Which brings me to the plot point that confused me the most. Jiso spent the entire series acting like a jealous lover, claiming she was protecting the throne for her son, but not allowing him anywhere near it, and she is suddenly revealed to have been complicit in her own poisoning and to have allowed herself to slowly waste away? What would have happened had she died before handing the throne over. I can’t believe she would not have thought that out and prepared her son, despite her reluctance, for the inevitable.

I was also disappointed, as Leesha and Gaya already mentioned, in the treatment of Ah-ro in the end. She had great potential as more than just a love interest, and yet in the finale she was literally locked in a room and was not involved for the entire final battle. Even the resolution of the love triangle was half-hearted. Sure, it was satisfying on one side, but how is that there is absolutely no resolution between Ah-ro and Ji-dwi after all that.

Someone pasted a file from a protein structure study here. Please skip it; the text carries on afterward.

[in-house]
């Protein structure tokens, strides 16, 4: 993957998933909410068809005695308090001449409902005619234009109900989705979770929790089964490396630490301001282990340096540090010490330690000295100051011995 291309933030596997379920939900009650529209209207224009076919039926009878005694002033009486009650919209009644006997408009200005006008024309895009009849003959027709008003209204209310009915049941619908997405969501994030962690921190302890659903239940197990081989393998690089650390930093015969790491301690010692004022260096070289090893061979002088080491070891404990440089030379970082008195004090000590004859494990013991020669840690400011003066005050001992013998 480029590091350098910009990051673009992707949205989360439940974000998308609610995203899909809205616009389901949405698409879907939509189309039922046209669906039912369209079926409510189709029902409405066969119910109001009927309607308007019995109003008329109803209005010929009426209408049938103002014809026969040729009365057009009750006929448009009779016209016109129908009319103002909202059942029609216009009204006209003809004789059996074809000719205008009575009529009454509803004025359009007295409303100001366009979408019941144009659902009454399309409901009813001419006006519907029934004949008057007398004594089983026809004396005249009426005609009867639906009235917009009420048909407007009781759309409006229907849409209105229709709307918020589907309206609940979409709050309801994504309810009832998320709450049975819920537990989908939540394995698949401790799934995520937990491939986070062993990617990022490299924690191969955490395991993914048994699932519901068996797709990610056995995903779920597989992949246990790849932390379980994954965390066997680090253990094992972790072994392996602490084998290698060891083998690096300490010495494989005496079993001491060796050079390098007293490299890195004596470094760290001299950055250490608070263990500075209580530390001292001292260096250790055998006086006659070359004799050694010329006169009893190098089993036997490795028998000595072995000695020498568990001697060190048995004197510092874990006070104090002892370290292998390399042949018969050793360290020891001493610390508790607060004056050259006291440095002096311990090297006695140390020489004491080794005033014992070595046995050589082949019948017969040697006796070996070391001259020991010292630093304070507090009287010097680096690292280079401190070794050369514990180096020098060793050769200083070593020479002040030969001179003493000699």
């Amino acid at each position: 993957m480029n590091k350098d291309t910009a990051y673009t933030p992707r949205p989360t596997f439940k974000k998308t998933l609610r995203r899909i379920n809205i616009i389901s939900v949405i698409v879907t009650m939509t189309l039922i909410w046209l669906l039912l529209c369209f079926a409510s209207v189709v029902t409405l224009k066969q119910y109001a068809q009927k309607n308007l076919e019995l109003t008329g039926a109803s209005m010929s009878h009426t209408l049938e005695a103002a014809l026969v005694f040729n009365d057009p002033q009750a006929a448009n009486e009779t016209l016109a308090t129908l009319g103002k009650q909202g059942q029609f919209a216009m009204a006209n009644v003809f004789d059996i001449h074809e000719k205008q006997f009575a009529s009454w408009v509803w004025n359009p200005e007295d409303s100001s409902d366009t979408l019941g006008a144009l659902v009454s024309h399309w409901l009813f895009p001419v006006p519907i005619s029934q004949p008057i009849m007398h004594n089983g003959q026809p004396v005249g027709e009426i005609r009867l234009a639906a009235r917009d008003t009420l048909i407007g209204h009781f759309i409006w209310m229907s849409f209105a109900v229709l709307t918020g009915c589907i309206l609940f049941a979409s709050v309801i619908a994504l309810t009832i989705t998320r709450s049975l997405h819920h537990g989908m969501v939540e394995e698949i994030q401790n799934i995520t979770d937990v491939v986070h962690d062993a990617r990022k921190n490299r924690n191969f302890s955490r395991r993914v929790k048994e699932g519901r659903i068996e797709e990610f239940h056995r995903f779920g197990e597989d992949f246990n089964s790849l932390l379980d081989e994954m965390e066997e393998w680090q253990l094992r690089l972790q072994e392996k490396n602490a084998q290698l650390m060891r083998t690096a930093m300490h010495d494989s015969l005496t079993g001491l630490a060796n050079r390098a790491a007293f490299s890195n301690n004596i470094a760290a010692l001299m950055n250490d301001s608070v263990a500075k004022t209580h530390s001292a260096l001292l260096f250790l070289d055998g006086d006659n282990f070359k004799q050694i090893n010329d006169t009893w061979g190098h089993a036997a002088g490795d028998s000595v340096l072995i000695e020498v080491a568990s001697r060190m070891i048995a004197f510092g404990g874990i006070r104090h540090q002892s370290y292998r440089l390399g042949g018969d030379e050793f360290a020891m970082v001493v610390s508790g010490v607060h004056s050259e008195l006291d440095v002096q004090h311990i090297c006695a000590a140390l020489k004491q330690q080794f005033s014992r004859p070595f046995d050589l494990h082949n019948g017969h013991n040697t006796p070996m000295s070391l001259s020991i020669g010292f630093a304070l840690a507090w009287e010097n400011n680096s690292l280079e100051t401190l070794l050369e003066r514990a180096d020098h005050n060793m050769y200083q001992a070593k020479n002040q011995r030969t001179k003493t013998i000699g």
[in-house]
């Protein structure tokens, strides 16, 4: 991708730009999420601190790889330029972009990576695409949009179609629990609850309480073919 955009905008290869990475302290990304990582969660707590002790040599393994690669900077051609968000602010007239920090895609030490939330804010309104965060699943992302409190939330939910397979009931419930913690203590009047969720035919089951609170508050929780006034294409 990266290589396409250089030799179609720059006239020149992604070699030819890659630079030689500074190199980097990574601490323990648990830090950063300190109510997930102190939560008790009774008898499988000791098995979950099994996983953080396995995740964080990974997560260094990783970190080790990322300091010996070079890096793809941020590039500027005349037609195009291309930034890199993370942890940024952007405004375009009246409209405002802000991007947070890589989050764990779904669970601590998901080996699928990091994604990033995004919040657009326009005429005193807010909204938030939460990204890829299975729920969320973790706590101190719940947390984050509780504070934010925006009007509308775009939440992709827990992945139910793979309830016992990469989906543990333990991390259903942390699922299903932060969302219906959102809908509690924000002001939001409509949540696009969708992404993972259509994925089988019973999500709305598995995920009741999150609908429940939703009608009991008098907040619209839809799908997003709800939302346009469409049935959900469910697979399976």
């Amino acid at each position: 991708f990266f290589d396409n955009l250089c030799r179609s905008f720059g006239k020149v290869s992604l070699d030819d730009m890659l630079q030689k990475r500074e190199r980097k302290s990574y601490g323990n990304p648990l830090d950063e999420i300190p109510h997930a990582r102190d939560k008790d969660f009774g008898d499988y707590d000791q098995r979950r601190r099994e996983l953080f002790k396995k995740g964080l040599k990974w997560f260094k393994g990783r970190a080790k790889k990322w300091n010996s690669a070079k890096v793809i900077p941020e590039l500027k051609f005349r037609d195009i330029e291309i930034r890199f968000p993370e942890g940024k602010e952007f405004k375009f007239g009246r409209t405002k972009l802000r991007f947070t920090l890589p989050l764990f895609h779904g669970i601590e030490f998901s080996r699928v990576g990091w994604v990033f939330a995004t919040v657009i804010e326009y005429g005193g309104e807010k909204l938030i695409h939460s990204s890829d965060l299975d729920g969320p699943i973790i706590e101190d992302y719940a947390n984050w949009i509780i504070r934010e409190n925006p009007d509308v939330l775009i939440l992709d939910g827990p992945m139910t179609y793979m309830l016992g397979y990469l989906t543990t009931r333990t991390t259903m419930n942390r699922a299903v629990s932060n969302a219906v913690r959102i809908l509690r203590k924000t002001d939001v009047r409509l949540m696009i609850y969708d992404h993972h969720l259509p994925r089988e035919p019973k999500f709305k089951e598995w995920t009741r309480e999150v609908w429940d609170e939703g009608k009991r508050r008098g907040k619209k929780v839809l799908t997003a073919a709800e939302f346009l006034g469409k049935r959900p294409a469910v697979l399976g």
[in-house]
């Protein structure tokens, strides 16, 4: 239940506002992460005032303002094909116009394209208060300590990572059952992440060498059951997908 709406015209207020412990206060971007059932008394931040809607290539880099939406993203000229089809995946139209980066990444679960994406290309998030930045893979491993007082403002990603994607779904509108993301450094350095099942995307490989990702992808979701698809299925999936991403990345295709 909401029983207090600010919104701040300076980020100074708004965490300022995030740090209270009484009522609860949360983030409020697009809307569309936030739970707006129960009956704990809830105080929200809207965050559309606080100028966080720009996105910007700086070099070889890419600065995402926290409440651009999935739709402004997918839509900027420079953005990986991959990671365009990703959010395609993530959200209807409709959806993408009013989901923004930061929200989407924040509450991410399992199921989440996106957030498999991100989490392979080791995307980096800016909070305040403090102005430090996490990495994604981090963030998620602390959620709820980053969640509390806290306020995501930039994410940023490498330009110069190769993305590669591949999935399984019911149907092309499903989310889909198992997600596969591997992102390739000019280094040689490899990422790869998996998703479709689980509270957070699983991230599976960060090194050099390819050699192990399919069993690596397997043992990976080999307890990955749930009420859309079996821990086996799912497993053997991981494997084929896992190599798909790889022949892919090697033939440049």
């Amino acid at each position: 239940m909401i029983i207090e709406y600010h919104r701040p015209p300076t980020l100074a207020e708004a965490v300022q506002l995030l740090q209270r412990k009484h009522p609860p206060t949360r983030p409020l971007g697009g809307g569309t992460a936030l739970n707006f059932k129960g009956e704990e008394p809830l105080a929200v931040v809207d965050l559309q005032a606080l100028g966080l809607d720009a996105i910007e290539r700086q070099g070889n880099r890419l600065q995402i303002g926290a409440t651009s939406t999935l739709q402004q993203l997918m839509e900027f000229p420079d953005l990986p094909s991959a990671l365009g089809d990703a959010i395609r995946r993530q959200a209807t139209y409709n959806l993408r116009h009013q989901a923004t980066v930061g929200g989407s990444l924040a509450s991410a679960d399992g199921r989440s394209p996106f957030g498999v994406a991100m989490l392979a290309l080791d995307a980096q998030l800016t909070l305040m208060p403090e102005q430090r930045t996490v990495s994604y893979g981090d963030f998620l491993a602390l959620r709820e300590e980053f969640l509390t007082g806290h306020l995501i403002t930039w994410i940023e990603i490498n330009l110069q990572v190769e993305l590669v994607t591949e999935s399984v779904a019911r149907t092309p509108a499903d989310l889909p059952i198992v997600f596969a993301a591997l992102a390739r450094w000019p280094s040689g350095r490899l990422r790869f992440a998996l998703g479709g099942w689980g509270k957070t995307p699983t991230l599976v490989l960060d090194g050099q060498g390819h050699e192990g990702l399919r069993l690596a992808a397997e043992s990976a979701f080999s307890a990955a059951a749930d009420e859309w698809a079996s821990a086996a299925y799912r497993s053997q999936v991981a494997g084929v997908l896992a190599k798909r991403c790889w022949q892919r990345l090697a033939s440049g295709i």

I feel we are in agreement that, while Hwarang was enjoyable and ultimately wrapped up satisfactorily, the mismatch between the character development and plot, and the unguided nature of the plot, made the show significantly more annoying than it should have been. Especially being that it was pre-produced and even postponed from its original air date by a number of months, it really deserved to be more airtight. I think it’s unlikely we will get a sequel after such a lackluster performance, but I do hope that the topic of the Hwarang doesn’t get forgotten again. There is still infinite potential there, bromance and otherwise.